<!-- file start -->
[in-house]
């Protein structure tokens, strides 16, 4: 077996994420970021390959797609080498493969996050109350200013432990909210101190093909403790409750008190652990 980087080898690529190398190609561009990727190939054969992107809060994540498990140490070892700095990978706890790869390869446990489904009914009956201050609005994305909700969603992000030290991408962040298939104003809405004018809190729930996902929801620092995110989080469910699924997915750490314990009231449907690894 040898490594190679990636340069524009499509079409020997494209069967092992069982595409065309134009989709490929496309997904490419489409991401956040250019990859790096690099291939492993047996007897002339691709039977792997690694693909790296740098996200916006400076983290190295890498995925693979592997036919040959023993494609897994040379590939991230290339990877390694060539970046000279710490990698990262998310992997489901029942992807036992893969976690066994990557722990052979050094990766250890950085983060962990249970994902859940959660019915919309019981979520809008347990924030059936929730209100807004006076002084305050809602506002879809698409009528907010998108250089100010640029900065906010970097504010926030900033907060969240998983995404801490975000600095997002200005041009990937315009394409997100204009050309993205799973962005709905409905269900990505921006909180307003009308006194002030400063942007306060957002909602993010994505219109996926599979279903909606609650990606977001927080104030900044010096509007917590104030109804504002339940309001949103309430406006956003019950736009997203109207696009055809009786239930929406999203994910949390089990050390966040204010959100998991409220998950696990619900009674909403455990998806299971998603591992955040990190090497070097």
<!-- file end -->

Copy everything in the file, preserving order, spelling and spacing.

[in-house]
């Protein structure tokens, strides 16, 4: 077996994420970021390959797609080498493969996050109350200013432990909210101190093909403790409750008190652990 980087080898690529190398190609561009990727190939054969992107809060994540498990140490070892700095990978706890790869390869446990489904009914009956201050609005994305909700969603992000030290991408962040298939104003809405004018809190729930996902929801620092995110989080469910699924997915750490314990009231449907690894 040898490594190679990636340069524009499509079409020997494209069967092992069982595409065309134009989709490929496309997904490419489409991401956040250019990859790096690099291939492993047996007897002339691709039977792997690694693909790296740098996200916006400076983290190295890498995925693979592997036919040959023993494609897994040379590939991230290339990877390694060539970046000279710490990698990262998310992997489901029942992807036992893969976690066994990557722990052979050094990766250890950085983060962990249970994902859940959660019915919309019981979520809008347990924030059936929730209100807004006076002084305050809602506002879809698409009528907010998108250089100010640029900065906010970097504010926030900033907060969240998983995404801490975000600095997002200005041009990937315009394409997100204009050309993205799973962005709905409905269900990505921006909180307003009308006194002030400063942007306060957002909602993010994505219109996926599979279903909606609650990606977001927080104030900044010096509007917590104030109804504002339940309001949103309430406006956003019950736009997203109207696009055809009786239930929406999203994910949390089990050390966040204010959100998991409220998950696990619900009674909403455990998806299971998603591992955040990190090497070097």